Because, like me, when my kids look back upon their childhood and adolescent memories, I want them to stand in wonder and gratitude at how God's discernment kept them away from evil.

Will you join me in prayer?

Will you graciously give my kids discernment as they face those decisions in life that are clouded by a blurry haze of uncertainty.  As their little hearts seek You, please reveal Yourself to them.  May they know You and in turn, may they have discernment to hate evil and cling to good.  Give them ears to hear and eyes to recognize Your Spirit's counsel and guidance.  And Lord, may they stand in wonder at how Your gift of discernment keeps them away from evil and brings them close to Your good, pleasing, and perfect will.   

Monday, January 5, 2015

GUEST BLOG: The Armor of God

Erin, a friend I have great respect for wrote the following blog.  Her prayer is powerful!  Join us in faithfully praying for our kids!


Becoming a parent has made me desperate ... More desperate than I've ever been before. Desperate for more sleep, for more time by myself, desperate for a date with my husband, for some peace and quiet. I'm desperate to eat dinner at a normal pace, to take a shower or use the restroom without a visitor.  But more than anything, desperate for The Lord.

My oldest started kindergarten this fall. She loves it.
But she came home this week with news of a bully. It started out that the girl called her names and accused her of doing silly things like cutting inline or wearing "ratty" clothes. Through the lens of a kindergartner it's hard to know what's really going on so I encouraged her and helped her come up with strategies. Then yesterday the bully girl stole my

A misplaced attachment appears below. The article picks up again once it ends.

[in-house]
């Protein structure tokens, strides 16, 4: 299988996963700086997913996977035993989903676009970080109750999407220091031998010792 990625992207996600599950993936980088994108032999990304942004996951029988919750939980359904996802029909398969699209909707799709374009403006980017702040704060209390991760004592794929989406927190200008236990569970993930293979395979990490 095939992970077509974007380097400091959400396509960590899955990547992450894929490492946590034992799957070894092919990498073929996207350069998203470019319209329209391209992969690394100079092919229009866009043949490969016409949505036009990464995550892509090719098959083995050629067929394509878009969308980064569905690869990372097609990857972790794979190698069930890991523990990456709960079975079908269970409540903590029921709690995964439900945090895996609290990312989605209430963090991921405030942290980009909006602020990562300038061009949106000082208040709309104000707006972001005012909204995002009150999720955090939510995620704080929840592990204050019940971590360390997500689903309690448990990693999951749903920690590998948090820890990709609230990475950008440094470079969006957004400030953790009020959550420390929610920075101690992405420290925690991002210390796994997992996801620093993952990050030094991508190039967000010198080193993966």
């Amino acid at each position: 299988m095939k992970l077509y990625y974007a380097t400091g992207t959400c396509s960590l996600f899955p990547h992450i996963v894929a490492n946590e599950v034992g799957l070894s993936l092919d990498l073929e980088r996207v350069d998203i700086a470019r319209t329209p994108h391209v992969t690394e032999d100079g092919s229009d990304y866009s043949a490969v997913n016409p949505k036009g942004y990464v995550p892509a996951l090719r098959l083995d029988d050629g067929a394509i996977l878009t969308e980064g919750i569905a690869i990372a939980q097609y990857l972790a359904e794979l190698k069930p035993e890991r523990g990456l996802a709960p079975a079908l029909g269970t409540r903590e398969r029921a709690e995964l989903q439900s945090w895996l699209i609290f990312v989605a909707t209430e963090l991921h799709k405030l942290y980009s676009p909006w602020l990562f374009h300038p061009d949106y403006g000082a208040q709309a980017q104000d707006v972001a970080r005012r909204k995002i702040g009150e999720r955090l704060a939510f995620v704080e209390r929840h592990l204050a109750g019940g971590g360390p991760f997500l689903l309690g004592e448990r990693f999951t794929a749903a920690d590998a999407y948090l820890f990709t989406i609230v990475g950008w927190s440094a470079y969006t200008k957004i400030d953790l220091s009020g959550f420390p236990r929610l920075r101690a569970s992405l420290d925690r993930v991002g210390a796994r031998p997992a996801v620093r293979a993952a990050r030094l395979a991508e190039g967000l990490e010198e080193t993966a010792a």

sweet girl's lunch. Enough is enough.

She sobbed today when I dropped her off. She never does that. So I held it together and then cried on my way home. I sat at my kitchen table, Bible study in front of me and just cried.

"I'm desperate Lord, my baby is getting picked on."

"I'm desperate Lord, I need to trust you to go before her - that you'll fight for her."

The study I am working through reminded me today that The Lord is a warrior (Exodus 15) and also the God of peace (Romans 16).  I didn't realize how desperate I am to actually believe this truth.

I certainly want this situation to get better and I'm doing the right things to get there with her teacher but I also know this is a war.  It's been won, thank you Jesus, but the enemy is battling for me and
for my daughter.

When I read Renee's post a little while ago about how she prays for her kids at school, specifically their protection, I was pressed by her sharing and my situation to begin praying the armor of God in
Ephesians chapter 6 over my kids.  I've prayed this for myself, but realize how important it is to pray it for them as well.

Pray with me.

Gracious Heavenly Father, you have no grandchildren.  These beautiful babies you've blessed us with are Your children, just as we are.  And
just as they come to us for help, look to us for protection - so we come to You.

We pray that our children would be strong in your power, putting on Your full armor every day.  We know this is a battle that is mostly unseen.  We pray they would wear Your truth around them as a buckle,
with the breastplate of right relationship with you guarding their hearts, their feet on the solid ground of your peace.  We pray their faith in You would be a shield in front, above and behind them - to
protect them when the enemy shoots something their way.  We also pray they would guard their mind with Your salvation.  Thank you that You are Savior.

Lastly, we pray they would be so in love with Your Word that it would be their weapon - what they use to fight back with.  We pray we'd teach them Your Word now and that it would be gathered up in
their hearts.  And we pray they would love also to talk with You about everything, no matter the situation.

Jesus made it so clear that You want to give us good things, even more than we as parents can imagine (Luke 11).  We cry out to You.  We are desperate for Your wisdom in how to parent, but also desperate to
trust in You.  Thank you that Your word promises that if ask for anything, that you give it to us because you are quick to give, want to give and are also a gracious giver (James 1). 

In Psalm 139, you tell us that you hem us in, in front and behind.  Wrap Your arms around our children today.  Teach us to equip them with Your armor so they are prepared.  And don't let us veer from keeping our eyes fixed on You, praying constantly.  We know the best thing we can do is live a life that points them to You.  Help us do that.  We  are desperate.  We love you.